For sportswriters the fattest target has always been the America's Cup. It's too easy. It's like all those political writers who make fun of vice presidents and think they're being original. Sportswriters have been going har-de-har-har about the America's Cup even long before one of their wags said it was like watching paint dry. Or like watching grass grow. One or the other. Maybe both.
The other day, I was interviewing an economist who studies the effect college majors have on peoples' income. He was telling me that women often make decisions that lead them to earn less than they otherwise might.
Women are overrepresented among majors that don't pay very well (psychology, art, comparative literature), and underrepresented in lots of lucrative majors (most fields in engineering).
Last week, Sony Corporation announced a new line of high-end audio components that promise to deliver a better online audio experience. The announcement comes amid growing evidence that music fans are tired of the crappy sound they hear on their portable music players. Case in point is the success of Cookie Marenco's business of selling super high-definition music downloads.
A debate is taking place in Iowa over the ability of people who are legally or completely blind to carry guns in public. The issue stems from a 2011 change in the state's gun permit rules, allowing visually impaired people to carry firearms in public.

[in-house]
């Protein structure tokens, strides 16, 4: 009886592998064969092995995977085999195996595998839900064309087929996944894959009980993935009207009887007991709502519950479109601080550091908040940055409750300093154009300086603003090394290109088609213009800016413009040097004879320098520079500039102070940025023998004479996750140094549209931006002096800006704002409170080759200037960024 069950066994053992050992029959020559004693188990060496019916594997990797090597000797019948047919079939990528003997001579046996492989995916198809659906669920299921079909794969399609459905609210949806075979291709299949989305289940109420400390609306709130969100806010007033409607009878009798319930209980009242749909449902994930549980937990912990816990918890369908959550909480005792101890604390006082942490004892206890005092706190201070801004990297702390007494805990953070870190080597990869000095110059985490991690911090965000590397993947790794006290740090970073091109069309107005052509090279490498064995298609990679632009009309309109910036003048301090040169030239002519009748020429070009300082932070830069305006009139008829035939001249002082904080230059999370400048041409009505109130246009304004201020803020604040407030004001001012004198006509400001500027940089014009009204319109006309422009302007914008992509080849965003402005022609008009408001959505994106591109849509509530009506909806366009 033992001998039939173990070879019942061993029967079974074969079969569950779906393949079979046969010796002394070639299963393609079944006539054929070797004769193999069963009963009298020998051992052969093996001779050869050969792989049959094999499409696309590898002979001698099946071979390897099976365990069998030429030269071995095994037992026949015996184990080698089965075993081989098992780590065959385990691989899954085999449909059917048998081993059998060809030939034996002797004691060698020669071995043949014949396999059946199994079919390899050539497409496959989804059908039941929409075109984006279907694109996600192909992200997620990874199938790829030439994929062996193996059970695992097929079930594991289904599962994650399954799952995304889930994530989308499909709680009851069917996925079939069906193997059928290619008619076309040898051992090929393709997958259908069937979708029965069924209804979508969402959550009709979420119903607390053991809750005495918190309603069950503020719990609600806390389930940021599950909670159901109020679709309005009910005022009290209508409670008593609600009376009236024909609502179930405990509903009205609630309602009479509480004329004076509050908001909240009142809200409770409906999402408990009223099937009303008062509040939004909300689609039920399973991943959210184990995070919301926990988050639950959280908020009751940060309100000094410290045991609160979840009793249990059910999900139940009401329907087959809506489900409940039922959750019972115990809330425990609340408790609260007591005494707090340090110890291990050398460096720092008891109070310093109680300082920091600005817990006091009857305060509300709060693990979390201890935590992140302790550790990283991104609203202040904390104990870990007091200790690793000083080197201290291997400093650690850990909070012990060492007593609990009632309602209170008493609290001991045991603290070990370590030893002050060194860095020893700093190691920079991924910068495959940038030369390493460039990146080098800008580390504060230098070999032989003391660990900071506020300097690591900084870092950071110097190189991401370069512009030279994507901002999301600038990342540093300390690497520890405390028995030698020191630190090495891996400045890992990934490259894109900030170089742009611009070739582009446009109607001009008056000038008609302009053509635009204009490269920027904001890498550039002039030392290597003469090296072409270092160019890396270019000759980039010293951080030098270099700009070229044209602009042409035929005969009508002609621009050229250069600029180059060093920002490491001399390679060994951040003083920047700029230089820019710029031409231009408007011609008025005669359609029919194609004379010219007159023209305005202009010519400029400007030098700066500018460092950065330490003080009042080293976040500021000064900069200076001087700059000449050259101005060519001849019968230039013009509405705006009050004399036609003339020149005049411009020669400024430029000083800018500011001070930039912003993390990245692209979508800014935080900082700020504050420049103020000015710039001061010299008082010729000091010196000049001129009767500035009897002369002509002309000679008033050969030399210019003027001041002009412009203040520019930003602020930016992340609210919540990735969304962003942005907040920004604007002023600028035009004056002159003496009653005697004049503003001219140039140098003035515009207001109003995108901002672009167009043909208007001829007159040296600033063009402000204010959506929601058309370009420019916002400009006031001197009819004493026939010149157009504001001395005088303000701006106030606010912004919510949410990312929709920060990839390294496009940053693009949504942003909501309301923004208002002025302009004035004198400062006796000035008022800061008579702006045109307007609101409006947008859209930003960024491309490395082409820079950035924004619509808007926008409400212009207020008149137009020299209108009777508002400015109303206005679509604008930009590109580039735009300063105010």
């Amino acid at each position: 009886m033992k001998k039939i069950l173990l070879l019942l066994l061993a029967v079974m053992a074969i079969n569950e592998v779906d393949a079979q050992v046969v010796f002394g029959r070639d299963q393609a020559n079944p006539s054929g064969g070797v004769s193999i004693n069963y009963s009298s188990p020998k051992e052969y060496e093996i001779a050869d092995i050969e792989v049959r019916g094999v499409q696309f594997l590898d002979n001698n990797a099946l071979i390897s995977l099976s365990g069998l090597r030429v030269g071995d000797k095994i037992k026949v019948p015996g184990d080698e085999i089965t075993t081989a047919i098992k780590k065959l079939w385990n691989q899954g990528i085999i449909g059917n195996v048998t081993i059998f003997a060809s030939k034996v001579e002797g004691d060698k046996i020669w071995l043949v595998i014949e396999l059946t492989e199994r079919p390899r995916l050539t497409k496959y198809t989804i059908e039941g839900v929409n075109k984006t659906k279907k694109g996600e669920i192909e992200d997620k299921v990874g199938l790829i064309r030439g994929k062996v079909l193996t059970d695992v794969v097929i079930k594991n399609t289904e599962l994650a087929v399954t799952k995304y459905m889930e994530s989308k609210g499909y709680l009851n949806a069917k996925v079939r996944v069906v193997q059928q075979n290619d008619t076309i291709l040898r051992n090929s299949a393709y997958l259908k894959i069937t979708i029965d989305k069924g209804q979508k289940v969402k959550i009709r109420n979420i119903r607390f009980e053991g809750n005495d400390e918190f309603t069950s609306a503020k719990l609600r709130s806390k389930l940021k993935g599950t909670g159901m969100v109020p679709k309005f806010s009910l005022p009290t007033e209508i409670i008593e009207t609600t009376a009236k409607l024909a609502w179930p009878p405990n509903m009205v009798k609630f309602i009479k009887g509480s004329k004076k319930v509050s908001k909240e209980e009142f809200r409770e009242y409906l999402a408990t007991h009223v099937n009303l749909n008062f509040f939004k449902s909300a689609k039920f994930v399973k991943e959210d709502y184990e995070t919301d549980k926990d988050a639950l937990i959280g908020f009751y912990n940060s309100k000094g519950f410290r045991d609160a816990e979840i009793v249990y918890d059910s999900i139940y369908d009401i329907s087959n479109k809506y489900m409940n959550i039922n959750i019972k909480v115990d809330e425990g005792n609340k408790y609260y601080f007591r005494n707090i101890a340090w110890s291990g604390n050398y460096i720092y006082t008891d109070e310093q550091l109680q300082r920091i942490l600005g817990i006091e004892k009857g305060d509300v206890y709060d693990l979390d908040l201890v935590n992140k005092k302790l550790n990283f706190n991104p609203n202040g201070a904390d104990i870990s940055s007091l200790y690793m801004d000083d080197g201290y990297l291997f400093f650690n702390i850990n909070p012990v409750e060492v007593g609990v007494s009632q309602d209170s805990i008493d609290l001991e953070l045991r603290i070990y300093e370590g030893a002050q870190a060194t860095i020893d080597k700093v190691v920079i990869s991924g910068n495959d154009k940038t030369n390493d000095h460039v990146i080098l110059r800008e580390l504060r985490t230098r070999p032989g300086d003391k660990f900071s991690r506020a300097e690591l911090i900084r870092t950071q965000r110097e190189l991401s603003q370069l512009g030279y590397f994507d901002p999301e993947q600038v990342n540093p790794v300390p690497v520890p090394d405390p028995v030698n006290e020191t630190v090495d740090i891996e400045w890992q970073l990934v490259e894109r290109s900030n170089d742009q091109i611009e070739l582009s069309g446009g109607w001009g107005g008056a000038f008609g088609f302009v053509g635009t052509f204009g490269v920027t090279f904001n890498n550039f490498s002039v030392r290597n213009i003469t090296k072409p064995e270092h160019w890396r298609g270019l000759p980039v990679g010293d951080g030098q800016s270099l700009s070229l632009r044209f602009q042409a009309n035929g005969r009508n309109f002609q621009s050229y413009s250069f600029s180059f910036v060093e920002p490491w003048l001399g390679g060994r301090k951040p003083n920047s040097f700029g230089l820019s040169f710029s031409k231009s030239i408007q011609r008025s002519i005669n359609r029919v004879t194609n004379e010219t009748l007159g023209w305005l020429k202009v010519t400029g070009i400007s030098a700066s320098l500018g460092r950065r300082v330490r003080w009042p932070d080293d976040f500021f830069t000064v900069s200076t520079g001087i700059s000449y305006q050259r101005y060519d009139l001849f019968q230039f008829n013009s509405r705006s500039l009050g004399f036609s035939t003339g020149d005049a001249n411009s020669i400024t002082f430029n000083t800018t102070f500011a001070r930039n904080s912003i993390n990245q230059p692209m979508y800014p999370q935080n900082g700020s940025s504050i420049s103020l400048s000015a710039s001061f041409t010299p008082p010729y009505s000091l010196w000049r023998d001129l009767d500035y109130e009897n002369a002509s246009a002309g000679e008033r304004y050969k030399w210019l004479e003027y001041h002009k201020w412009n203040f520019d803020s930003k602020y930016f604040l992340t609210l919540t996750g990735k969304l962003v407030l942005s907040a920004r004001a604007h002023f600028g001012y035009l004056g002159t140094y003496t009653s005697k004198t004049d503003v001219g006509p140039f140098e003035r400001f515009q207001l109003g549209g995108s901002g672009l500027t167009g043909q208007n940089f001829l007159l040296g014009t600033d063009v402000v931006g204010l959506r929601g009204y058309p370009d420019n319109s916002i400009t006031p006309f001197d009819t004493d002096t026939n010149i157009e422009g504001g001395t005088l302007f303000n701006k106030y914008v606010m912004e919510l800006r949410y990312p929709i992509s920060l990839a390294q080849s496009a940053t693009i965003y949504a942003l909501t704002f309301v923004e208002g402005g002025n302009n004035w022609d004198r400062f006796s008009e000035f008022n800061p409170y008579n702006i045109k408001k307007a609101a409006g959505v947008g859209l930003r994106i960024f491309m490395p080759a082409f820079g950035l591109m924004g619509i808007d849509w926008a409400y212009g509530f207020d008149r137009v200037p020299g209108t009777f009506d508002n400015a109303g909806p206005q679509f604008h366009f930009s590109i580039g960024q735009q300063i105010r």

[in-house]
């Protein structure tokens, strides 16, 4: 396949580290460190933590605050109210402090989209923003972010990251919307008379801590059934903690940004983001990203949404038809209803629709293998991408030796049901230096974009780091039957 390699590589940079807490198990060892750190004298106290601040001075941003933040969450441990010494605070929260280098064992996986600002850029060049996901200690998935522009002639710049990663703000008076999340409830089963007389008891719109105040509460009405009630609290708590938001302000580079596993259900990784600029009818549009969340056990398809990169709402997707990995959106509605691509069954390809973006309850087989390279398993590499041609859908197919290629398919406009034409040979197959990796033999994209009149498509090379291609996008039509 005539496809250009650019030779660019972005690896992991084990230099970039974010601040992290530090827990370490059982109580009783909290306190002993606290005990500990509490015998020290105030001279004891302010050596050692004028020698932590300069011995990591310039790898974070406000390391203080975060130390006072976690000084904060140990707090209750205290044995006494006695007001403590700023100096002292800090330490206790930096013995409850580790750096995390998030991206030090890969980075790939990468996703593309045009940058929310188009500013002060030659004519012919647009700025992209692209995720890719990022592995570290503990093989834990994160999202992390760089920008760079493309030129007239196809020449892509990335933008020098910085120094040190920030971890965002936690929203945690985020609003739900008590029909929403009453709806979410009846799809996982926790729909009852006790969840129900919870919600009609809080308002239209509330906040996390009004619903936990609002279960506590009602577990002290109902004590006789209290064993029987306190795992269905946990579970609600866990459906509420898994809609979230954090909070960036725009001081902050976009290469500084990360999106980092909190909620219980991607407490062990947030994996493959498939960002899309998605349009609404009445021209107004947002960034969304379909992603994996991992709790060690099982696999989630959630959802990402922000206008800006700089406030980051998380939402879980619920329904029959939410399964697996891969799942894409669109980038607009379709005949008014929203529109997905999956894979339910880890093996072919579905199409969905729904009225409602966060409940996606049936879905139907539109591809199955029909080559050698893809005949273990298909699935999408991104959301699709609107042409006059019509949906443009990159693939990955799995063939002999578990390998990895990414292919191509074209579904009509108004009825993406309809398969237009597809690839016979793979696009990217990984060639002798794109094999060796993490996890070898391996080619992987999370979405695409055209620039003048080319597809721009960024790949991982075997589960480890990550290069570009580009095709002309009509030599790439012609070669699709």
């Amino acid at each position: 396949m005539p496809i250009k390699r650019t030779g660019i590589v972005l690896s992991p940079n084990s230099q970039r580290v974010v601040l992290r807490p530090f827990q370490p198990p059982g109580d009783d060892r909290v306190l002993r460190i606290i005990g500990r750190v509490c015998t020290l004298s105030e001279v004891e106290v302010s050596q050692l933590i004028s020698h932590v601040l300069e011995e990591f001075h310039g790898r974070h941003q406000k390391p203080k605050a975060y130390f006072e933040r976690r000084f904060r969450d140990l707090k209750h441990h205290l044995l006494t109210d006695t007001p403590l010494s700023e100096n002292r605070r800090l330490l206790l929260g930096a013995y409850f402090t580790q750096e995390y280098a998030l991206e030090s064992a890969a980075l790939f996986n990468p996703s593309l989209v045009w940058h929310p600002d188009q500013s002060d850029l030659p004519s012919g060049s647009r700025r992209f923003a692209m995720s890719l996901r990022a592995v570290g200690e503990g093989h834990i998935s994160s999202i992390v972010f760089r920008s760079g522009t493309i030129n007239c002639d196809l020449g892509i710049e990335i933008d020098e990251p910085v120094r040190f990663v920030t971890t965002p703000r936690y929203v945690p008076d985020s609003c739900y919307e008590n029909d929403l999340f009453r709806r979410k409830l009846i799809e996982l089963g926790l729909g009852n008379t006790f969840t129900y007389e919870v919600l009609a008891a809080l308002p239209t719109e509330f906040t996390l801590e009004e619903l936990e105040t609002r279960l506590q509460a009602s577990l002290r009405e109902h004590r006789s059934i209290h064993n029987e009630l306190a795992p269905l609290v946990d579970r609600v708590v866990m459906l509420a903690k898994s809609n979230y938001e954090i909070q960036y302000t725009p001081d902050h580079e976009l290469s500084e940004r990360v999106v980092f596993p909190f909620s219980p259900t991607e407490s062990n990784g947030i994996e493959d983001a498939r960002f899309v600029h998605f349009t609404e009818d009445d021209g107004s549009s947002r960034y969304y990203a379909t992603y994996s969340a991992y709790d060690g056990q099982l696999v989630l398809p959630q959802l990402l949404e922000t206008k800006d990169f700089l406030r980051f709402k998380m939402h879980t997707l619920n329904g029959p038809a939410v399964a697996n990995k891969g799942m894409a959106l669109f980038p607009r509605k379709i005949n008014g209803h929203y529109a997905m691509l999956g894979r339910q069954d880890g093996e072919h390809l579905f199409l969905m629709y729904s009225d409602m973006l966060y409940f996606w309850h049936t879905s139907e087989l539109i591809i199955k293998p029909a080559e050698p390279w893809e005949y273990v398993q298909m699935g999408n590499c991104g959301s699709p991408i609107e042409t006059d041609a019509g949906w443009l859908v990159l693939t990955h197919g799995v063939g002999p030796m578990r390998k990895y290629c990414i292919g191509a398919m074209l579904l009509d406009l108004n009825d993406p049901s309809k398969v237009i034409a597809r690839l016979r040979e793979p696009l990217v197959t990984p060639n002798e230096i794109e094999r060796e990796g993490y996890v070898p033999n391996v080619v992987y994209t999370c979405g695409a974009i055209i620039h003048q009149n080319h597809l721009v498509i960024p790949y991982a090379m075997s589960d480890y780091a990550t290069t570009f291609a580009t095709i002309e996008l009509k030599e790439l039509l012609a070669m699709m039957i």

Finally, this hour, words of love that became a chart-topping song.
FRED STOBAUGH: That's how it all began. I was just lonely one evening and just sat down and wrote it.
SIEGEL: That's Fred Stobaugh. Earlier this summer, the 96-year-old submitted lyrics to a local songwriting contest at Green Shoe Studio in Peoria, Illinois. The song was in memory of his late wife, Lorraine.
STOBAUGH: She was just one of the beautiful-est girls in the world. She could stand up to anybody, movie stars or anybody.
On Tuesday in Washington, D.C., the four girls killed in the 1963 16th Street Baptist Church bombing in Birmingham, Ala., posthumously received the Congressional Gold Medal. The recognition comes after a year of civil rights ceremonies across the South. The events have drawn renewed attention to how the civil rights movement should be taught to a younger generation.
In the 1930s, the Dust Bowl ravaged crops and helped plunge the U.S. into an environmental and economic depression. Farmland in parts of Texas, Kansas, Nebraska and the Dakotas disappeared.
After the howling winds passed and the dust settled, federal foresters planted 100 million trees across the Great Plains, forming a giant windbreak — known as a shelterbelt — that stretched from Texas to Canada.
Now, those trees are dying from drought, leaving some to worry whether another Dust Bowl might swirl up again.